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Bui Quang Tuan
Member since Jun2307

Jun2307, 08:07 AM (EST) 

"Generalization Of Interesting Lemma"

Dear Alex, Thank you very much for very interesting remark about "Generalization Of Van Schooten's Theorem". It is not easy to identify and I should take some times to recognize it. In this time I often use very simple and interesting lemma to prove some results (such as "Cyclic Hexagon" or "Relations in a Cyclic Polygon"). This lemma can be formulated: In the triangle ABC the altitude AH can be calculated by formula: AH = AB*AC/(2*R) where R is circumradius If we take A' = reflection of A in circumcenter O then the formula can be see as: AH = AB*AC/AA' or AH*AA' = AB*AC (1) Please note that H is on sideline BC and A' is on circumcircle (O) of ABC. Moreover angle(HAA') = angle(CBA)  angle(ACB) (2) (all angles are directed) Based on these analyses we can generalize the lemma as following: If X is any point on sideline BC, Y is a point on circumcircle of triangle ABC such that angle(XAY) = angle(CBA)  angle(ACB) (3) (all angles are directed) then AX*AY = AB*AC Proof: Because all angle are directed, we can calculated: angle(XAH) = angle(XAY)  angle(HAY) angle(YAA') = angle(HAA')  angle(HAY) From (2) and (3) we have angle(XAH) = angle(YAA') moreover angle(XHA) = angle(AYA') = 90, therefore two triangle AHX and AYA' are similar and: AH/AX = AY/AA' or AX*AY = AH*AA' = AB*AC (from the lemma (1)) This is what should be proved. Given a point X on sideline BC, there are a lot of ways to construct Y on circumcircle following condition (3) but I very love this way:  construct circumcircle (Ob) of triangle ABX  construct circumcircle (Oc) of triangle ACX  construct circumcircle (Oa) of triangle AObOc  Y is intersection (other than A) of line AOa and circumcircle (O) of ABC (This configuration is "Two Circumcircles in Triangle" configuration in CTK Geometry) Best regards, Bui Quang Tuan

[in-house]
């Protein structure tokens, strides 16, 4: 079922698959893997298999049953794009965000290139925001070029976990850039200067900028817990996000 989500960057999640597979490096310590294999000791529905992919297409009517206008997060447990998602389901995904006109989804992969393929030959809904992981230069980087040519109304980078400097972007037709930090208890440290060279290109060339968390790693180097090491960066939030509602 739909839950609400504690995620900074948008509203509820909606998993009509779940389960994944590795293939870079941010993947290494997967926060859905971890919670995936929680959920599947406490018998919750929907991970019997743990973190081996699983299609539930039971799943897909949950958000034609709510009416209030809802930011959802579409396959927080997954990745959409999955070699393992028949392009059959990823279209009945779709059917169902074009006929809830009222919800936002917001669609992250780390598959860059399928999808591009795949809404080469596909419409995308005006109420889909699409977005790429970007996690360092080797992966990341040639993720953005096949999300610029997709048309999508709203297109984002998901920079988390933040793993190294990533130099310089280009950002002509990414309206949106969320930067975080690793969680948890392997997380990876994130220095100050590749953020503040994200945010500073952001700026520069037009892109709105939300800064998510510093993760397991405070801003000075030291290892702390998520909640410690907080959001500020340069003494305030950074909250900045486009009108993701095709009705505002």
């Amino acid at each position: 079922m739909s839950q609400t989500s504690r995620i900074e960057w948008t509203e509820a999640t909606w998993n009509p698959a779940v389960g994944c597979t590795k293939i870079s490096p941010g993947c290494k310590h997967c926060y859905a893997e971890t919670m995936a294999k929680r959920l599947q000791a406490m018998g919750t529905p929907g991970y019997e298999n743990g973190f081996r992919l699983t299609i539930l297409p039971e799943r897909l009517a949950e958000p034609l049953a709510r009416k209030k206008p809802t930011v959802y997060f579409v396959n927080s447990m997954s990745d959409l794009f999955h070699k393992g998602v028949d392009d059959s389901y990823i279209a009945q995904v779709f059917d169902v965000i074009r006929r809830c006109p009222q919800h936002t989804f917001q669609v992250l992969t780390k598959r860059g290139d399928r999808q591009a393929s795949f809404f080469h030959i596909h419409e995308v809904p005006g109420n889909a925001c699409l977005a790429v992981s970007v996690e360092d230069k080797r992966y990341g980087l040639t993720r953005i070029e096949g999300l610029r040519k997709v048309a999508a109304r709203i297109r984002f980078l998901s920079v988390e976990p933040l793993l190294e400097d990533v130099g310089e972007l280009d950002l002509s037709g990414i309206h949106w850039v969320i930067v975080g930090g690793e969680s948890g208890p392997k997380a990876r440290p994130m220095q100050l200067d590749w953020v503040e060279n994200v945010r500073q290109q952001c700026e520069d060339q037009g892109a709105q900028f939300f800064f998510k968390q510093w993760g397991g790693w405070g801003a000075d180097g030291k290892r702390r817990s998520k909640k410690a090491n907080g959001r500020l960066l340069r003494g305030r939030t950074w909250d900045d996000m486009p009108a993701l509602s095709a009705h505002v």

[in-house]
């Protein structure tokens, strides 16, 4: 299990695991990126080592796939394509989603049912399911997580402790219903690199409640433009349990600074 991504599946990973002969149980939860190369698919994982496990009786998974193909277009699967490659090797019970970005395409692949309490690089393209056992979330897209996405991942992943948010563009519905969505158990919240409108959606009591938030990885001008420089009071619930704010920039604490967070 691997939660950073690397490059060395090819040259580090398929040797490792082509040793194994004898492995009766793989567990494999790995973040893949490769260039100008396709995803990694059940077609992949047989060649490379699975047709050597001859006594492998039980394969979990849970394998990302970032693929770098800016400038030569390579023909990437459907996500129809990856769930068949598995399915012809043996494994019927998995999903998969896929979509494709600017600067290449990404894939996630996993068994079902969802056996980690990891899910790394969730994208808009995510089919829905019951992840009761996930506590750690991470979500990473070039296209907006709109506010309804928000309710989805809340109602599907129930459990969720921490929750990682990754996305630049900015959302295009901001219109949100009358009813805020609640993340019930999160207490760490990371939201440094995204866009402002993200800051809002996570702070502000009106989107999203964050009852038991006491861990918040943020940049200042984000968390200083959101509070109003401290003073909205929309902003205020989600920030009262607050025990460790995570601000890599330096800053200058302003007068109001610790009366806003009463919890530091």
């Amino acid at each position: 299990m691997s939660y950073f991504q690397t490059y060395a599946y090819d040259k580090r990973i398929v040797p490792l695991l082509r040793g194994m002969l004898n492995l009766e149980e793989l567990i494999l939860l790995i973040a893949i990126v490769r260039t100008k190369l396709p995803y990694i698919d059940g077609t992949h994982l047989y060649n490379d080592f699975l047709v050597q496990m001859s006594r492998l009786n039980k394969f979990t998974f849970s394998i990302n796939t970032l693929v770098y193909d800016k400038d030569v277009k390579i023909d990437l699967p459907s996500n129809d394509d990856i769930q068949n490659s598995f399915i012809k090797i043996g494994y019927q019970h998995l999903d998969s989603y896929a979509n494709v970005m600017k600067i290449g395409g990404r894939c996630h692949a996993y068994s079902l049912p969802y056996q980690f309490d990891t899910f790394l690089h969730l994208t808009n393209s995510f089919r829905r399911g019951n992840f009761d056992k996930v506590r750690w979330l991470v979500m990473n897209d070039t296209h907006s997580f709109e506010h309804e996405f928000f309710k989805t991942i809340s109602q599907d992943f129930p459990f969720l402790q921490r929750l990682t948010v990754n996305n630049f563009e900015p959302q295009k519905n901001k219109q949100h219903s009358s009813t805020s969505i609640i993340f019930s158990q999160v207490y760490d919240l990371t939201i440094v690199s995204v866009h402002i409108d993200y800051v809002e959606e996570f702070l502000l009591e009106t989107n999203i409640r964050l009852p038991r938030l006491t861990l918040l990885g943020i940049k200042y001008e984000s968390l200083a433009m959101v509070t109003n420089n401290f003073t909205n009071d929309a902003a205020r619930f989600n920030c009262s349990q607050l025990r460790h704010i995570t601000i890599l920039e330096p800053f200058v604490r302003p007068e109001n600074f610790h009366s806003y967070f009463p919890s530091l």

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alexb
Charter Member
2037 posts 
Jun2307, 01:30 PM (EST) 

2. "RE: Generalization Of Interesting Lemma"
In response to message #0

Dear Bui Quang Tuan: >Thank you very much for very interesting remark about >"Generalization Of Van Schooten's Theorem". It is not easy >to identify and I should take some times to recognize it. No, this is quite easy. You got a/d_{a} = a/(PB·PC)·(2R) = a·PA·(2R)/(PA·PB·PC), b/d_{b} = b/(PC·PA)·(2R) = b·PB·(2R)/(PA·PB·PC), c/d_{c} = c/(PA·PB)·(2R) = c·PC·(2R)/(PA·PB·PC). Assuming a = b = c, a/d_{a} = b/d_{b} + c/d_{c} is equivalent to PA = PB + PC. But then this shows that your extension is wrong. (I've been slow to realize this. I am sorry on both accounts; for my sake and yours.) For, otherwise, we would have, for a regular ngon, that one of the distances PX_{i} equals the sum of the remaining ones. But this is clearly impossible. To see that. Take P opposite a vertex X_{1} and keep both of them fixed while letting n to increase. Then PX_{1} remain fixed but the sum in the right hand side increases without bound simply because the number of summands grows and an increasing number of them become close to PX_{1}. The mistake is subtle and occurs on the inductive step. I began preparing a page when I realized that something is wrong. So the page is practically ready and may serve a good example of an honest mistake. But I shall not make it public without your permission. If I do not mention your name, I do not know why you should object. The whole thing is quite edifying. Please let me know. 

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Bui Quang Tuan
Member since Jun2307

Jun2307, 03:04 PM (EST) 

4. "RE: Generalization Of Interesting Lemma"
In response to message #2

Dear Alex, >But then this shows that your extension is wrong. Thank you very much for your remark about the error. I think we can learn also from our errors. If you think that this error can be interesting so please feel free to make one page to analyse these errors. Tomorrow I should pay some time to check the proof again. Now after checking by calculations and drawings, I see that the fact is still true. Please help me to check it again. I hope that our proof may be false but the fact is still true because it is very interesting fact. Best regards, Bui Quang Tuan


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alexb
Charter Member
2037 posts 
Jun2307, 03:34 PM (EST) 

5. "RE: Generalization Of Interesting Lemma"
In response to message #4